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Susan Duca

Newport United States, Gangi Italia
since 2007

Cutouts of Nature: Signs of Human Presence

Susan's visits are now season-long and have been repeated since the beginning of our history. Sometimes they are short stays, just to recharge her batteries, other times she has made longer residencies in which she has always been an active resource for the association.

Through her camera, her eye discovers the Palmerino and its surroundings behind the scenes, between the folds of the fabric less apparent but present to the sensitive eye. Susan looks for the traces of the daily work of man and nature, the points where these 'moments' intersect or where human neglect becomes a resource for nature to go further.

Joking during the exhibition of one of her collections dedicated to the Palmerino, we said to her: everything we try to hide in the corners, the disorder that we still haven't managed to solve, you find and show it off... you really are a dear friend! Susan laughed with her wonderful and contagious smile and told us … but I'm a photojournalist. My first shots were taken in the streets of New York and as a student I worked as a researcher at Magnum Photos.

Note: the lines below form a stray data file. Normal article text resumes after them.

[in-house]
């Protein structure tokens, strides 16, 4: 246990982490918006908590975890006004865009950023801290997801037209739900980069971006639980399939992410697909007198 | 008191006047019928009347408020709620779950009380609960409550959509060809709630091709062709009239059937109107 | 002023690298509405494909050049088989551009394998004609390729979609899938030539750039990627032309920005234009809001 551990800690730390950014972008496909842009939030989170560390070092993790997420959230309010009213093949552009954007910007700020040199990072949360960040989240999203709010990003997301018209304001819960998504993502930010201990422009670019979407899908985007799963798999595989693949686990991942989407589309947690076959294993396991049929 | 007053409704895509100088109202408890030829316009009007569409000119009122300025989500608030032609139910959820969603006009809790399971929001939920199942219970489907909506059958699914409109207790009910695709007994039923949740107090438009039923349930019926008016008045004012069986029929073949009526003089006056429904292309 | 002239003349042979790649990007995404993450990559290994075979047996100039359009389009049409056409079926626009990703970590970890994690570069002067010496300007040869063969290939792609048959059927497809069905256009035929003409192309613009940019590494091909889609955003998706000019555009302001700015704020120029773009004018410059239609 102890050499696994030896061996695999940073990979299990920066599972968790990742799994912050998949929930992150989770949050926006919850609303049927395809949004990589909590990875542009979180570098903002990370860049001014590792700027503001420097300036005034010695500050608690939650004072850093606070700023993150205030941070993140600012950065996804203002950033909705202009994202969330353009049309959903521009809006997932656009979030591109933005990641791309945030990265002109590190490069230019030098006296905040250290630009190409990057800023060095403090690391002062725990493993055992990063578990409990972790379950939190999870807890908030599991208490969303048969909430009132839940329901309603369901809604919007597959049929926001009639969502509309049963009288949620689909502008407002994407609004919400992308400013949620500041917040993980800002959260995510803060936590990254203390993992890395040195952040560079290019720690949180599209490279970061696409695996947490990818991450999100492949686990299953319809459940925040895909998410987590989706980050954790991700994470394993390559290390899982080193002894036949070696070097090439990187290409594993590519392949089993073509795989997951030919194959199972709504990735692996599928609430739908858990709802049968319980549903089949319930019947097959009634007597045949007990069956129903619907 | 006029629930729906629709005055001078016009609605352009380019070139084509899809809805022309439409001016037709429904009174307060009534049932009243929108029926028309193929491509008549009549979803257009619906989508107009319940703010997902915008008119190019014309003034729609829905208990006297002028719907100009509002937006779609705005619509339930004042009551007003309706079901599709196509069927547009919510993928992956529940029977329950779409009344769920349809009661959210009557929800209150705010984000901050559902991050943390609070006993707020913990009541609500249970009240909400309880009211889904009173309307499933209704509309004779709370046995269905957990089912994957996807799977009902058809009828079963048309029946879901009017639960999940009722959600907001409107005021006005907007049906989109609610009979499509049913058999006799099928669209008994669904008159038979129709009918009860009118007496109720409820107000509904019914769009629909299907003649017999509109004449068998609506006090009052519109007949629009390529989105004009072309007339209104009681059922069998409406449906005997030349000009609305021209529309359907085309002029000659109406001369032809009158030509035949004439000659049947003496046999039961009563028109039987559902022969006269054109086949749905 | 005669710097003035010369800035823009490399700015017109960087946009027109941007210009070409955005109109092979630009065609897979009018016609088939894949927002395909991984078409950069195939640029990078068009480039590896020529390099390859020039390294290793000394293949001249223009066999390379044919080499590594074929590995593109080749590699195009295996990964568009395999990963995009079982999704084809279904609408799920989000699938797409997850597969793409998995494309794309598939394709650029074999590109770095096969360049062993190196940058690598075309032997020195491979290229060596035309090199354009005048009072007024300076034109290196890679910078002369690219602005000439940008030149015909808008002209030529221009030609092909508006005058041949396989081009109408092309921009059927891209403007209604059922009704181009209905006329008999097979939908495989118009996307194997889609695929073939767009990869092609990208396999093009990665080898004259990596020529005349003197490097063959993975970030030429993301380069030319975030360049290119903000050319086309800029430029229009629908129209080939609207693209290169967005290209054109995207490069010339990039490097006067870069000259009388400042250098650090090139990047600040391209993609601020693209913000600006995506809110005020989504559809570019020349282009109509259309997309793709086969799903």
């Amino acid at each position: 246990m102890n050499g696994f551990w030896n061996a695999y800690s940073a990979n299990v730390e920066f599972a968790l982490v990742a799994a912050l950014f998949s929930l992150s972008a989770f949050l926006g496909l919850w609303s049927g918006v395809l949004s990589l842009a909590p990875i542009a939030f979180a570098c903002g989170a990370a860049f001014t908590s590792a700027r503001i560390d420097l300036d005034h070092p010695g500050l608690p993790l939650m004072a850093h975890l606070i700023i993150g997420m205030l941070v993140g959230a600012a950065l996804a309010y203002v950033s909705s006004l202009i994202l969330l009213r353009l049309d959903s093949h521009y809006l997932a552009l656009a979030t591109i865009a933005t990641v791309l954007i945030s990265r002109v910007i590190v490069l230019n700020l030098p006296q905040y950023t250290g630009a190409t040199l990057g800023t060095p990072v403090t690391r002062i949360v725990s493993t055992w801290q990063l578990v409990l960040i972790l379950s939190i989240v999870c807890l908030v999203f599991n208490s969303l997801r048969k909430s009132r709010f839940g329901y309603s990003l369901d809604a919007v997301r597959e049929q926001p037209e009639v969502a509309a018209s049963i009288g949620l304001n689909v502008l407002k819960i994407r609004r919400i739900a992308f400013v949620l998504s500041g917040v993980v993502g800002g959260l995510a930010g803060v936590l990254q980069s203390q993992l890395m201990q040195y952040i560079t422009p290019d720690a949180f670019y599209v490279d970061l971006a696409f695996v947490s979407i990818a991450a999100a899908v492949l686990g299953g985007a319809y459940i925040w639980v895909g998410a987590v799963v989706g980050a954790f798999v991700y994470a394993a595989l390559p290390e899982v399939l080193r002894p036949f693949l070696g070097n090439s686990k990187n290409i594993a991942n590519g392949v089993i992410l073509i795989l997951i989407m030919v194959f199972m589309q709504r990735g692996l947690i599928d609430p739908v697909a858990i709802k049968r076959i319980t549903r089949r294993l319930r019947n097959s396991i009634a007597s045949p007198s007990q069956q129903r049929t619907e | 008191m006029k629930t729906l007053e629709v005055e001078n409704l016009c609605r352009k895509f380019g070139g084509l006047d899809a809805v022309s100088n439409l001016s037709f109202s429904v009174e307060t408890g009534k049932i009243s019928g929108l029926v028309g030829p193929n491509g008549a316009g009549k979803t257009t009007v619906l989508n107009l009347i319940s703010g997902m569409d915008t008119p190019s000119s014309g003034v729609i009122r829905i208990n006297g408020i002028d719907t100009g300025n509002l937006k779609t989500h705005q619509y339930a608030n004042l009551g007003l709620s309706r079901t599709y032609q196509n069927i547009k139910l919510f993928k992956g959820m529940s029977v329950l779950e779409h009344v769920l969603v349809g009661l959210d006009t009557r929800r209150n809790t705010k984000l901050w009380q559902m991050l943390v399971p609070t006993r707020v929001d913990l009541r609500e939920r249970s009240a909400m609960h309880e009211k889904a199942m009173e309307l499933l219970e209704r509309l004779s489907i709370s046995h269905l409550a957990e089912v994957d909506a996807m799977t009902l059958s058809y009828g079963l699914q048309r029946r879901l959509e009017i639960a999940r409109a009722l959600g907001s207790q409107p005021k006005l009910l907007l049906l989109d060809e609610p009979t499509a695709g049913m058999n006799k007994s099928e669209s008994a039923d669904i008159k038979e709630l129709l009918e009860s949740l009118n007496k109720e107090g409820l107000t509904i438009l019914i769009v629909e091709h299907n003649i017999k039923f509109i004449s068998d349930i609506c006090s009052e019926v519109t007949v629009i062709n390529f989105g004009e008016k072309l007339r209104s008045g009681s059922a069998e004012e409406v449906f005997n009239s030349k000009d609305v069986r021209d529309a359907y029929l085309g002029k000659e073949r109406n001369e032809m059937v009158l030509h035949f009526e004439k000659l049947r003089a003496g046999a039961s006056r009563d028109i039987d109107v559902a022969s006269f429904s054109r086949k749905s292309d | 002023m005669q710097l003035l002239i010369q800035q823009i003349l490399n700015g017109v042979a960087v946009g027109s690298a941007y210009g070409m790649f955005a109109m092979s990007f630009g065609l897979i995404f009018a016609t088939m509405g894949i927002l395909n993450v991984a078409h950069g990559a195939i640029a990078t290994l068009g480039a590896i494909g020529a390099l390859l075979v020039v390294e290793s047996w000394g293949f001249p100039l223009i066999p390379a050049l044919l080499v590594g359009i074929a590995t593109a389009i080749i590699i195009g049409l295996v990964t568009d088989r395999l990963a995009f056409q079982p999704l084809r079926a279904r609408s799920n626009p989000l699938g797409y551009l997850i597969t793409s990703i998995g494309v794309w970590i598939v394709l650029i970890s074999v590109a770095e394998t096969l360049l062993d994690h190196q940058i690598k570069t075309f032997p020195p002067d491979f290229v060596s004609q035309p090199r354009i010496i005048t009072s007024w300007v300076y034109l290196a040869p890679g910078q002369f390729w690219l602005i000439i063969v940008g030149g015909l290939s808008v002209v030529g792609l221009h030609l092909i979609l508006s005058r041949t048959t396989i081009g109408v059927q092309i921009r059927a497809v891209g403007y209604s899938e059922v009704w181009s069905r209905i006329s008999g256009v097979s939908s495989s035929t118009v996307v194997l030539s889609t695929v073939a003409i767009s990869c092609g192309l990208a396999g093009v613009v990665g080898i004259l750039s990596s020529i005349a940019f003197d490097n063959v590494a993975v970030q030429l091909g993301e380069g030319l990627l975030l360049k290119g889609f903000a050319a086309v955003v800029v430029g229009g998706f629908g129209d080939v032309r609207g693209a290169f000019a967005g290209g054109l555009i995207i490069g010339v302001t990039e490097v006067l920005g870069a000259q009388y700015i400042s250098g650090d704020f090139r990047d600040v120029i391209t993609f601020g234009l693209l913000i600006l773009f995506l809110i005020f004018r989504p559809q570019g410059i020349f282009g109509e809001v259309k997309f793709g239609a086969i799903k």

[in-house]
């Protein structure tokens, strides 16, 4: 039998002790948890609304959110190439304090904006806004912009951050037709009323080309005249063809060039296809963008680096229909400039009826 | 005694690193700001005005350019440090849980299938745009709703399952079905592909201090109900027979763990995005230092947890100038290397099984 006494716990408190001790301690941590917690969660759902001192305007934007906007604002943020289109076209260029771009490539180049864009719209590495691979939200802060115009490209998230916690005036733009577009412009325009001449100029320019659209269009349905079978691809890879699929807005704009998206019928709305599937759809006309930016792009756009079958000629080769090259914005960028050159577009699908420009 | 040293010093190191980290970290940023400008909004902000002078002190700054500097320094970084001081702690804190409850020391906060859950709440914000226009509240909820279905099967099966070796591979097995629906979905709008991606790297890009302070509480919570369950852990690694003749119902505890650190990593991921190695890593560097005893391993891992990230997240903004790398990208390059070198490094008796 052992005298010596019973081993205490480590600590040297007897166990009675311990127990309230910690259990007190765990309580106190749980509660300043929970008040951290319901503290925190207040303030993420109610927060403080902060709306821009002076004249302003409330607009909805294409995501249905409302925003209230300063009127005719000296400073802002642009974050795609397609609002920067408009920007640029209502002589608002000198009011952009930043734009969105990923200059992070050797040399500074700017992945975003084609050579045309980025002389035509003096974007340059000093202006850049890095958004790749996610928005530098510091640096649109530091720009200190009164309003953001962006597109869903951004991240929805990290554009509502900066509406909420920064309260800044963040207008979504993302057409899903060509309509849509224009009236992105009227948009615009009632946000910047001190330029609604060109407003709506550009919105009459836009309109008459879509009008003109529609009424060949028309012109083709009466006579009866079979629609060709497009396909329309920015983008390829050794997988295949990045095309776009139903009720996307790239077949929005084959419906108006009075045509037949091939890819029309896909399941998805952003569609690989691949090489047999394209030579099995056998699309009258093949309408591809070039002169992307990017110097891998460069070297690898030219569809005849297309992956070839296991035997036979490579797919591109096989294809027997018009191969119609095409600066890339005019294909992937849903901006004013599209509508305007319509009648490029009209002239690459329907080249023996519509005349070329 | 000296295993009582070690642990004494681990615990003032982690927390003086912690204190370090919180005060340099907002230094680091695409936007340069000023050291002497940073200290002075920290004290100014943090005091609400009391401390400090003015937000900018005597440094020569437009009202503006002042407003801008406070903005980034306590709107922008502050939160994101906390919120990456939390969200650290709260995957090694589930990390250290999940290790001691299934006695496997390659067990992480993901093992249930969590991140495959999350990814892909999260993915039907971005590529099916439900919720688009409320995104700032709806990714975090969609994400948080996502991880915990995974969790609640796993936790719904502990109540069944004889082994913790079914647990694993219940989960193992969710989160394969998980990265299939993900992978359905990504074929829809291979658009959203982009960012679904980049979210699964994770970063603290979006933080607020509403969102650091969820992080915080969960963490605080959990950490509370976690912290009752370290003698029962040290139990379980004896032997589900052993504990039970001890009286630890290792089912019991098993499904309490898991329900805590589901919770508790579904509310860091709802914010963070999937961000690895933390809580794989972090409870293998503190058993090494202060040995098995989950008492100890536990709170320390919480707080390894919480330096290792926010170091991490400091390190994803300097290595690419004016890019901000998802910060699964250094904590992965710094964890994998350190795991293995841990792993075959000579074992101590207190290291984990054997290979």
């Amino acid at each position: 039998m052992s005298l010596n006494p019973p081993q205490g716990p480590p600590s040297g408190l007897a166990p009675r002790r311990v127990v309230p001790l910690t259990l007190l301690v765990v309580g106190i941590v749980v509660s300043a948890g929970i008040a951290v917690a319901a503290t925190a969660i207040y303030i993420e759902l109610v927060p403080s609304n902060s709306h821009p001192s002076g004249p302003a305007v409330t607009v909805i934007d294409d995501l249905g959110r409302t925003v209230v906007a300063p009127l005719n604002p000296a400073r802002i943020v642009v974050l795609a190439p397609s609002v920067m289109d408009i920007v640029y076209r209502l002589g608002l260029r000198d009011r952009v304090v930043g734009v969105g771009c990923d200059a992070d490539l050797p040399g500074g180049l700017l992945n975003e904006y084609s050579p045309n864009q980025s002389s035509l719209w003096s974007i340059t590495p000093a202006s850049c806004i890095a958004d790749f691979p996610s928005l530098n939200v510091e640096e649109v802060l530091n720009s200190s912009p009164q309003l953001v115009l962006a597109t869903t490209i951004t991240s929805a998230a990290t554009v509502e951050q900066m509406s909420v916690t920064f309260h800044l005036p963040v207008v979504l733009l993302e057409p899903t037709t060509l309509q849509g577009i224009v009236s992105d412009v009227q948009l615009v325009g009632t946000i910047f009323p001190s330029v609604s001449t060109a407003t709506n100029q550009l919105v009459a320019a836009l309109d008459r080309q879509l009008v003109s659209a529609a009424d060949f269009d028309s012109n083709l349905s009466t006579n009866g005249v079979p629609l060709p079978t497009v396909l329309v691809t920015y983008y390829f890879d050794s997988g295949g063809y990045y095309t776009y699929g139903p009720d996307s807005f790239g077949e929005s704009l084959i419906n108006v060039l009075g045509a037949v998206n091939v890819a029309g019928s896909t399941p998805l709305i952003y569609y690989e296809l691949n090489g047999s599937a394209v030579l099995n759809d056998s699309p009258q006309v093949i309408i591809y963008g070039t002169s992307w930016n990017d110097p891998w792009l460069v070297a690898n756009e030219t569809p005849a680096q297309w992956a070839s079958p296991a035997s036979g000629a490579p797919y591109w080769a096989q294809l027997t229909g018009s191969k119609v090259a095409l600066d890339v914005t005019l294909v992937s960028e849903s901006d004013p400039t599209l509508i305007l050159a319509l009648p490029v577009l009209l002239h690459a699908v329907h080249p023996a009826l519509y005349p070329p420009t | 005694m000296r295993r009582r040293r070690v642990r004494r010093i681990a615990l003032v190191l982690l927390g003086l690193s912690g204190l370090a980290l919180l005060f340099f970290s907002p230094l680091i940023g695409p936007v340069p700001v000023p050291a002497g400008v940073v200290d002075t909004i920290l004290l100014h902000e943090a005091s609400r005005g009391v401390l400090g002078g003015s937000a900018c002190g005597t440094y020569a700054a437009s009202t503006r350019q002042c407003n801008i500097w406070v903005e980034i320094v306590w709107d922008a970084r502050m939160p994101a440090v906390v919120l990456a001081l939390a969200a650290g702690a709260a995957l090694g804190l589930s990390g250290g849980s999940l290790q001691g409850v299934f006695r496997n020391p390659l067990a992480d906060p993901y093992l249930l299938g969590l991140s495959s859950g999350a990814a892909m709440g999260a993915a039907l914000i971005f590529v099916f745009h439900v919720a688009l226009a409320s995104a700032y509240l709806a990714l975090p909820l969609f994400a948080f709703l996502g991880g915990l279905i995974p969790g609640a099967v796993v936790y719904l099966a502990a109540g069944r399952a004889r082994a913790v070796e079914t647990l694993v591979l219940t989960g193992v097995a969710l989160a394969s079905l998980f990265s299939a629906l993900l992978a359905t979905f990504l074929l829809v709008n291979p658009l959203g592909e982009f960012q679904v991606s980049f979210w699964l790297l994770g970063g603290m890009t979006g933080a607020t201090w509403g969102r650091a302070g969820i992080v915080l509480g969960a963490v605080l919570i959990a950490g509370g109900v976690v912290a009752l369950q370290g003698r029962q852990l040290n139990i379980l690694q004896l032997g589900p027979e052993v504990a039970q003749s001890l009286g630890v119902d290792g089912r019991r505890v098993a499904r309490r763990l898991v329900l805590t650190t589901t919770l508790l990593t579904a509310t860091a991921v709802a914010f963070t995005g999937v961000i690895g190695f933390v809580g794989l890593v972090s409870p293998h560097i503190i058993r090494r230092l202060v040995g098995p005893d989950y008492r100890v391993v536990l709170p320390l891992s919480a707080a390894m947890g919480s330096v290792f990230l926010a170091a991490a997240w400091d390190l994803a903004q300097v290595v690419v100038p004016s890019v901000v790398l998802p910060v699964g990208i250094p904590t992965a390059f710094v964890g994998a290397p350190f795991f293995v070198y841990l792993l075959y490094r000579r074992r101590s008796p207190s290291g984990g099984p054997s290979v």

Versatile and above all tirelessly enthusiastic, Susan followed us to all our most important events, naturally becoming our official photographer, sealing the most important moments with her shots and always arriving at the right time and in the right place, almost by magic.

It is difficult to be objective, as we have become friends and she knows us so well. Her world slowly became familiar to us too and she taught us to look with her eye and her sensitivity at what surrounds us and would otherwise remain silent.

At the Palmerino in 2016 we also hosted in October the exhibition Stitches on a timeline that Susan had made in June in Gangi in Sicily, the homeland of her ancestors, together with a young poet and friend Noemi Iacovitti, combining each photograph with a poem that intertwines her steps and the echo of her verses in the lonely alleys and infinite landscapes.

While we are waiting for a major exhibition of her first Italian photographic project Stop, Run and Play, perhaps the most important, because from 2000 to 2008 Susan followed a class at the Pestalozzi City School every year from first grade, documenting their progress in play and study. This investigation of hers has not lost over the years the great expressiveness and strong communication of harmonious freedom that accompanied the growth of these children.

Presenting it again after so many years will give us the opportunity to talk about education, organic development with the immersive environment in which the children find themselves and the importance of movement, values in which we both believe.

From her worlds: “The inspiration I feel when opening the gate is timeless. I have the freedom to create with the curiosity of an explorer.”


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